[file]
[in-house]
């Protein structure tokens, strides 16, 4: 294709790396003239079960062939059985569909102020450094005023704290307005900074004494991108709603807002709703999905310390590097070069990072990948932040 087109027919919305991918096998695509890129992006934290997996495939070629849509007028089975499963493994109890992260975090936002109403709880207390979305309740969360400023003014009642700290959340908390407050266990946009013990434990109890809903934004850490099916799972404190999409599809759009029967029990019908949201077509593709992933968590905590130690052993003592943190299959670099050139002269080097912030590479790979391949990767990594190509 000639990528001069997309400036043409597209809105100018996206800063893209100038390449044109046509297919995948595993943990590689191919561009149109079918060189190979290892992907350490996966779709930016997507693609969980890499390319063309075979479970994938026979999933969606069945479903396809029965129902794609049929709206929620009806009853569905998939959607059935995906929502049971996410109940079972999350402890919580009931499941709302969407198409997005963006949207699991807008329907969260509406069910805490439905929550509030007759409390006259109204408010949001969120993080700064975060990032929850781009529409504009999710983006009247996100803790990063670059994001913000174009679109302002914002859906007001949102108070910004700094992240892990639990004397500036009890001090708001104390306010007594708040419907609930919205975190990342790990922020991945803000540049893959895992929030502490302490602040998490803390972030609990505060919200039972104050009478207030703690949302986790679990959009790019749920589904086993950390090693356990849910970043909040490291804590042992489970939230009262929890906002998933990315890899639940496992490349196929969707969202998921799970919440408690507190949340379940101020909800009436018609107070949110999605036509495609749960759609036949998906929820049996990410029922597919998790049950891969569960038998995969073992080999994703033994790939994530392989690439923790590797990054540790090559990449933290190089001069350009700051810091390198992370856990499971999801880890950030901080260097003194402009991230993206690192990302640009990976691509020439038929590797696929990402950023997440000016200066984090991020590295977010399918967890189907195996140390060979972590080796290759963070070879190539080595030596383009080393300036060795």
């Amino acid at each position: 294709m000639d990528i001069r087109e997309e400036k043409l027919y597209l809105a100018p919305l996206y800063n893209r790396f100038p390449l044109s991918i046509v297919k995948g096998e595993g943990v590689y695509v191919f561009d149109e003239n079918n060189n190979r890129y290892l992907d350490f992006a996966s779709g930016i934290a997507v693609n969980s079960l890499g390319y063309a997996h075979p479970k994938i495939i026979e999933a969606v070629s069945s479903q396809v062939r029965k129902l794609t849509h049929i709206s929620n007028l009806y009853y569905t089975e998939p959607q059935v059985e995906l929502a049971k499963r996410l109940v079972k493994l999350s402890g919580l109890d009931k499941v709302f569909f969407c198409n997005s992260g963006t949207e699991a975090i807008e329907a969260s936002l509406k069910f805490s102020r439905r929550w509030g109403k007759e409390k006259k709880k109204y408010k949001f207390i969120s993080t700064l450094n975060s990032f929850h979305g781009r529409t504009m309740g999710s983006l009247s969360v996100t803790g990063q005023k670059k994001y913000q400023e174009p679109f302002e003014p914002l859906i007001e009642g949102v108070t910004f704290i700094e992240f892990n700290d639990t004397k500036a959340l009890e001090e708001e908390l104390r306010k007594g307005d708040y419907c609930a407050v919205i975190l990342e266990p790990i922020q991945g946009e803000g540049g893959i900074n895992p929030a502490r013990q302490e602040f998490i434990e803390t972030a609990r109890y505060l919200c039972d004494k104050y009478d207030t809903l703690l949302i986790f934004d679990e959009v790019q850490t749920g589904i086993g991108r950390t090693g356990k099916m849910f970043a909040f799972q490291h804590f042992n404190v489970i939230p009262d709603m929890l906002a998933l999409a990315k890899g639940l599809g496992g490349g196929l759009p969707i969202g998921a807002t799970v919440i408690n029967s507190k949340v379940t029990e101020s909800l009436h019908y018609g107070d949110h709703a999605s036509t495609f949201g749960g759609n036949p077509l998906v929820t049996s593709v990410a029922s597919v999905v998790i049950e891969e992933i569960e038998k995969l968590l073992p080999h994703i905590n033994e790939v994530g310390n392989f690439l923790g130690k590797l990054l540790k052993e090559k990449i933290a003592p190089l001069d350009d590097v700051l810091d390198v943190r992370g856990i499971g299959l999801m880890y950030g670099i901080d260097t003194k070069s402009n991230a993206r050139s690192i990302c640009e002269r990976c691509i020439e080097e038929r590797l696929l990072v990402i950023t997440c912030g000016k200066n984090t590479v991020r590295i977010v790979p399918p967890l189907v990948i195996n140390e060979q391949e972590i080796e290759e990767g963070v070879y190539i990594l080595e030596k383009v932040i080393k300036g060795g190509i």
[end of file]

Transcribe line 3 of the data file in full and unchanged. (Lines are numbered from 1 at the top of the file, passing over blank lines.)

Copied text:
């Amino acid at each position: 294709m000639d990528i001069r087109e997309e400036k043409l027919y597209l809105a100018p919305l996206y800063n893209r790396f100038p390449l044109s991918i046509v297919k995948g096998e595993g943990v590689y695509v191919f561009d149109e003239n079918n060189n190979r890129y290892l992907d350490f992006a996966s779709g930016i934290a997507v693609n969980s079960l890499g390319y063309a997996h075979p479970k994938i495939i026979e999933a969606v070629s069945s479903q396809v062939r029965k129902l794609t849509h049929i709206s929620n007028l009806y009853y569905t089975e998939p959607q059935v059985e995906l929502a049971k499963r996410l109940v079972k493994l999350s402890g919580l109890d009931k499941v709302f569909f969407c198409n997005s992260g963006t949207e699991a975090i807008e329907a969260s936002l509406k069910f805490s102020r439905r929550w509030g109403k007759e409390k006259k709880k109204y408010k949001f207390i969120s993080t700064l450094n975060s990032f929850h979305g781009r529409t504009m309740g999710s983006l009247s969360v996100t803790g990063q005023k670059k994001y913000q400023e174009p679109f302002e003014p914002l859906i007001e009642g949102v108070t910004f704290i700094e992240f892990n700290d639990t004397k500036a959340l009890e001090e708001e908390l104390r306010k007594g307005d708040y419907c609930a407050v919205i975190l990342e266990p790990i922020q991945g946009e803000g540049g893959i900074n895992p929030a502490r013990q302490e602040f998490i434990e803390t972030a609990r109890y505060l919200c039972d004494k104050y009478d207030t809903l703690l949302i986790f934004d679990e959009v790019q850490t749920g589904i086993g991108r950390t090693g356990k099916m849910f970043a909040f799972q490291h804590f042992n404190v489970i939230p009262d709603m929890l906002a998933l999409a990315k890899g639940l599809g496992g490349g196929l759009p969707i969202g998921a807002t799970v919440i408690n029967s507190k949340v379940t029990e101020s909800l009436h019908y018609g107070d949110h709703a999605s036509t495609f949201g749960g759609n036949p077509l998906v929820t049996s593709v990410a029922s597919v999905v998790i049950e891969e992933i569960e038998k995969l968590l073992p080999h994703i905590n033994e790939v994530g310390n392989f690439l923790g130690k590797l990054l540790k052993e090559k990449i933290a003592p190089l001069d350009d590097v700051l810091d390198v943190r992370g856990i499971g299959l999801m880890y950030g670099i901080d260097t003194k070069s402009n991230a993206r050139s690192i990302c640009e002269r990976c691509i020439e080097e038929r590797l696929l990072v990402i950023t997440c912030g000016k200066n984090t590479v991020r590295i977010v790979p399918p967890l189907v990948i195996n140390e060979q391949e972590i080796e290759e990767g963070v070879y190539i990594l080595e030596k383009v932040i080393k300036g060795g190509i």